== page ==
Connected construction: Industry digitalisation in numbers
A recent survey of 835 construction firms across 13 countries provides a snapshot of digital maturity in the industry. Here, we present some of the headline numbers.
A common data standard could go a long way to improving the productivity, efficiency and profitability of the construction industry. The case for such a standard is commercial, environmental, ethical and, perhaps most importantly, in the public interest.
Steph Fairbairn, Journal and Content Editor, RICS
14 October 2020
For the past 20 years, productivity growth in the construction industry has been around a third of the total economy average. Profitability remains low, at around 5%, and the industry lags behind others in adopting new digital technologies.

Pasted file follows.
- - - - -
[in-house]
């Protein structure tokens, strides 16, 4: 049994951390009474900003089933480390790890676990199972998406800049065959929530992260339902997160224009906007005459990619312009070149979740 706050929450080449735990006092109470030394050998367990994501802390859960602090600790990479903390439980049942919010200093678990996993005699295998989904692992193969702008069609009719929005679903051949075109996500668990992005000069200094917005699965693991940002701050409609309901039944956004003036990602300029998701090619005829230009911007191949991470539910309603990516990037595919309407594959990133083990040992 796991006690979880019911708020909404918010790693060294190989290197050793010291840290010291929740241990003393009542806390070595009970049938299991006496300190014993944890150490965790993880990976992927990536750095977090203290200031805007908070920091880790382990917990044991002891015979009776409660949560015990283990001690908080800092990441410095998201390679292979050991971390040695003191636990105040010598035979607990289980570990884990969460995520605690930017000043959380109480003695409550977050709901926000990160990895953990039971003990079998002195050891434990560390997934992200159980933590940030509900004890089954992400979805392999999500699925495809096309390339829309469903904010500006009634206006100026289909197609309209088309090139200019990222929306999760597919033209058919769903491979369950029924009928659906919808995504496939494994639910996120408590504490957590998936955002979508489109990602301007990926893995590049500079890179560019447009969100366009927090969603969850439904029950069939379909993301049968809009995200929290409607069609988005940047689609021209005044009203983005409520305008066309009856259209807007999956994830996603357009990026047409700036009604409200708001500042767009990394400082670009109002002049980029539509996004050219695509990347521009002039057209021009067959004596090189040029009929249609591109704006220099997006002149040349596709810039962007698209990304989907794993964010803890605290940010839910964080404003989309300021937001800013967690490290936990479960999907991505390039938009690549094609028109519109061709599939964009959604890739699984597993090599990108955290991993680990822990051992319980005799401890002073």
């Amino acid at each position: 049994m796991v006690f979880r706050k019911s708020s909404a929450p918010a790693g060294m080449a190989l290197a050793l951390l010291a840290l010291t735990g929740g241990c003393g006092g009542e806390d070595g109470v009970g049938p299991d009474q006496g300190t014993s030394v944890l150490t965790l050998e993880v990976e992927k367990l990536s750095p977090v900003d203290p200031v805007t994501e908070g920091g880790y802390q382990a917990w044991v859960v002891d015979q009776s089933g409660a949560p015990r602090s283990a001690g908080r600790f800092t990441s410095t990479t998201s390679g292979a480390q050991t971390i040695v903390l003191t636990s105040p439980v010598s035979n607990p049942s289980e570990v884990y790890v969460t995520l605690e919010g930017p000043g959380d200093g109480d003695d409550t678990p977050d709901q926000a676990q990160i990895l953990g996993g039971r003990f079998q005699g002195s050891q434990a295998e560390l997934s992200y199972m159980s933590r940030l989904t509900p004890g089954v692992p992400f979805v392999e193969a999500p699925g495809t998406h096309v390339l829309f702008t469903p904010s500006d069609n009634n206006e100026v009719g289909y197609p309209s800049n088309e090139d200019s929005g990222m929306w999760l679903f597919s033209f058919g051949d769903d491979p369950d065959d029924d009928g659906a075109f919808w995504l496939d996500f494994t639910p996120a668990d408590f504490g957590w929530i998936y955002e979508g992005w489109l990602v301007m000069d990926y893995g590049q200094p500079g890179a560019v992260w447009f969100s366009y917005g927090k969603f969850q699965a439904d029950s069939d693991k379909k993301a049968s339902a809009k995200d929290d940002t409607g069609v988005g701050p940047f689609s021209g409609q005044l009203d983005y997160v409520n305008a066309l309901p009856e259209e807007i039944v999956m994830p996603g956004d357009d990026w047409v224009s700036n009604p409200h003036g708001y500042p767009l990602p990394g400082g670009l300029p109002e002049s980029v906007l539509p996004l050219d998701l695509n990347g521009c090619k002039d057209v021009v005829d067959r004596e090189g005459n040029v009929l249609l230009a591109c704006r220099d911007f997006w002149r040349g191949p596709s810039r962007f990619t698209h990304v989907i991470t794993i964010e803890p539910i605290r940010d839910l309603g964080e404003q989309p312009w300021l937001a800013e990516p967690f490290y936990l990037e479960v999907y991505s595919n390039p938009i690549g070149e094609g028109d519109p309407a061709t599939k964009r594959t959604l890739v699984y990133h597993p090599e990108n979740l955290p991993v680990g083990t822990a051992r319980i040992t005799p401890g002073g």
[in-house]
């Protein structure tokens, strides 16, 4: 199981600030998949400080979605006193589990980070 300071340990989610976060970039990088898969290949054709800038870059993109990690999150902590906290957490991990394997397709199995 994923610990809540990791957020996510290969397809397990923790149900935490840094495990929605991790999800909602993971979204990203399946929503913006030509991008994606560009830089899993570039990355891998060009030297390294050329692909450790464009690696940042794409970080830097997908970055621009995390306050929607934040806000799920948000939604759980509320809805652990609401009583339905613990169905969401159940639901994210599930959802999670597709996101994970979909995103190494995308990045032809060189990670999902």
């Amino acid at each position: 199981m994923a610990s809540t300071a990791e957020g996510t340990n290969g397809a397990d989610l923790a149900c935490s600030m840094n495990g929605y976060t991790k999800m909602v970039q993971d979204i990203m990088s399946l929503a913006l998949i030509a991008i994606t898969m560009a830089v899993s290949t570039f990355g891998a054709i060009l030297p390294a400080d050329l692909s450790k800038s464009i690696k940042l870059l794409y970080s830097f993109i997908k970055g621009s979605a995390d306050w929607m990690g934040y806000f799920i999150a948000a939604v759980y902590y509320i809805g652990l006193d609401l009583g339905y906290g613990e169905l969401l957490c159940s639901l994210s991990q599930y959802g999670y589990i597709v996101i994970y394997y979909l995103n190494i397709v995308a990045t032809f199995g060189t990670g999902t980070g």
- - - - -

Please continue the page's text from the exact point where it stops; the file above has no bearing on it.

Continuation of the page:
In the quest for improvement, many industry bodies – including governments and firms – are looking to data standards. According to guidance from the World Bank, a set of agreed-upon data standards “ensures that the data entered into a system can be reliably read, sorted, indexed, retrieved, and communicated between systems.”
For Alan Muse, Global Director of Built Environment at RICS, a common data standard is key to driving collaboration and interdisciplinary working. He says: “The industry has design classifications that are different to cost classifications that are, in turn, different to work breakdown structures that are different to asset management frameworks. We’re not making it easy.”
“At RICS we believe we should embrace and collaborate with technologists. One win-win here is standards. If developed in the right consensual, collaborative manner, standards bring benefits to professionals in comparable and consistent practice and to technologists in demystifying and codifying the processes.”
What if…the global construction industry adopted a common data standard?